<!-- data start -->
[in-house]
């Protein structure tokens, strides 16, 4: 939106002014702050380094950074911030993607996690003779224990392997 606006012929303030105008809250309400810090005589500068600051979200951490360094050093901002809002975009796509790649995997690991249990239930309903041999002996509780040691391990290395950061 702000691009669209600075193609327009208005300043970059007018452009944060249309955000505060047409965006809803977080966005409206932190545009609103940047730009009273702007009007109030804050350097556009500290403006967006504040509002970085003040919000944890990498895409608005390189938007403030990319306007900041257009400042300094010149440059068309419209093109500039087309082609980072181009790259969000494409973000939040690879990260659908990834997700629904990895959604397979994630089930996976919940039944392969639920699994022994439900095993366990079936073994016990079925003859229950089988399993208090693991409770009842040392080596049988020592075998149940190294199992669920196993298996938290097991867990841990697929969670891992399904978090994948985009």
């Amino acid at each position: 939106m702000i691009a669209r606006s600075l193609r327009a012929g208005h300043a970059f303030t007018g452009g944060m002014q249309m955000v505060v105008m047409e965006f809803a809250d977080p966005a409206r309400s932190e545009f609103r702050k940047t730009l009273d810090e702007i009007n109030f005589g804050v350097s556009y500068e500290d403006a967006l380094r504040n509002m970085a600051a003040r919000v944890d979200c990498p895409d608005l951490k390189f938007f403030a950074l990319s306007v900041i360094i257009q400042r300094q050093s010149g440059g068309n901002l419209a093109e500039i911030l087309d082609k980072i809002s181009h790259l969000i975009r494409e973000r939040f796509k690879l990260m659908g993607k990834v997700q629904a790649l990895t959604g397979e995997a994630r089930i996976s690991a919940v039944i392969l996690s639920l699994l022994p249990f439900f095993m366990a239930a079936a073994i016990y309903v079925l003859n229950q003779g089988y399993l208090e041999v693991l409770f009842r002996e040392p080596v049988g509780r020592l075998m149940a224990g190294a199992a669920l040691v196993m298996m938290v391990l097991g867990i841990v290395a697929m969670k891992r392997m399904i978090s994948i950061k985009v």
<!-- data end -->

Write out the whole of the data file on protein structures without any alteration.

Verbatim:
[in-house]
């Protein structure tokens, strides 16, 4: 939106002014702050380094950074911030993607996690003779224990392997 606006012929303030105008809250309400810090005589500068600051979200951490360094050093901002809002975009796509790649995997690991249990239930309903041999002996509780040691391990290395950061 702000691009669209600075193609327009208005300043970059007018452009944060249309955000505060047409965006809803977080966005409206932190545009609103940047730009009273702007009007109030804050350097556009500290403006967006504040509002970085003040919000944890990498895409608005390189938007403030990319306007900041257009400042300094010149440059068309419209093109500039087309082609980072181009790259969000494409973000939040690879990260659908990834997700629904990895959604397979994630089930996976919940039944392969639920699994022994439900095993366990079936073994016990079925003859229950089988399993208090693991409770009842040392080596049988020592075998149940190294199992669920196993298996938290097991867990841990697929969670891992399904978090994948985009």
């Amino acid at each position: 939106m702000i691009a669209r606006s600075l193609r327009a012929g208005h300043a970059f303030t007018g452009g944060m002014q249309m955000v505060v105008m047409e965006f809803a809250d977080p966005a409206r309400s932190e545009f609103r702050k940047t730009l009273d810090e702007i009007n109030f005589g804050v350097s556009y500068e500290d403006a967006l380094r504040n509002m970085a600051a003040r919000v944890d979200c990498p895409d608005l951490k390189f938007f403030a950074l990319s306007v900041i360094i257009q400042r300094q050093s010149g440059g068309n901002l419209a093109e500039i911030l087309d082609k980072i809002s181009h790259l969000i975009r494409e973000r939040f796509k690879l990260m659908g993607k990834v997700q629904a790649l990895t959604g397979e995997a994630r089930i996976s690991a919940v039944i392969l996690s639920l699994l022994p249990f439900f095993m366990a239930a079936a073994i016990y309903v079925l003859n229950q003779g089988y399993l208090e041999v693991l409770f009842r002996e040392p080596v049988g509780r020592l075998m149940a224990g190294a199992a669920l040691v196993m298996m938290v391990l097991g867990i841990v290395a697929m969670k891992r392997m399904i978090s994948i950061k985009v």